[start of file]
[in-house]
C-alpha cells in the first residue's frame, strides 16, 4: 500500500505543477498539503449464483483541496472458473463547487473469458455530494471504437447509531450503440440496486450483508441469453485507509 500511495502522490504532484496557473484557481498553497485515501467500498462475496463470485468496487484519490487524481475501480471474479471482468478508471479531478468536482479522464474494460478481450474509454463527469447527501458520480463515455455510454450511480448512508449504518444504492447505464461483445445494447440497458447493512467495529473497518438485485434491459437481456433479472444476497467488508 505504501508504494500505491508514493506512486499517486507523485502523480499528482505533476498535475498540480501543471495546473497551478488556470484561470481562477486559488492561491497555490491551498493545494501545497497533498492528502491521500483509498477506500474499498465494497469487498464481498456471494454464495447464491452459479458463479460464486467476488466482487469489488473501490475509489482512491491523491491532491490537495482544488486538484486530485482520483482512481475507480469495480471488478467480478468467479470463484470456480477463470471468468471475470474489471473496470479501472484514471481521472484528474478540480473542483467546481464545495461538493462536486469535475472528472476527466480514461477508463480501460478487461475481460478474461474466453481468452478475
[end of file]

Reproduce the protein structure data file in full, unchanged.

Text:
[in-house]
C-alpha cells in the first residue's frame, strides 16, 4: 500500500505543477498539503449464483483541496472458473463547487473469458455530494471504437447509531450503440440496486450483508441469453485507509 500511495502522490504532484496557473484557481498553497485515501467500498462475496463470485468496487484519490487524481475501480471474479471482468478508471479531478468536482479522464474494460478481450474509454463527469447527501458520480463515455455510454450511480448512508449504518444504492447505464461483445445494447440497458447493512467495529473497518438485485434491459437481456433479472444476497467488508 505504501508504494500505491508514493506512486499517486507523485502523480499528482505533476498535475498540480501543471495546473497551478488556470484561470481562477486559488492561491497555490491551498493545494501545497497533498492528502491521500483509498477506500474499498465494497469487498464481498456471494454464495447464491452459479458463479460464486467476488466482487469489488473501490475509489482512491491523491491532491490537495482544488486538484486530485482520483482512481475507480469495480471488478467480478468467479470463484470456480477463470471468468471475470474489471473496470479501472484514471481521472484528474478540480473542483467546481464545495461538493462536486469535475472528472476527466480514461477508463480501460478487461475481460478474461474466453481468452478475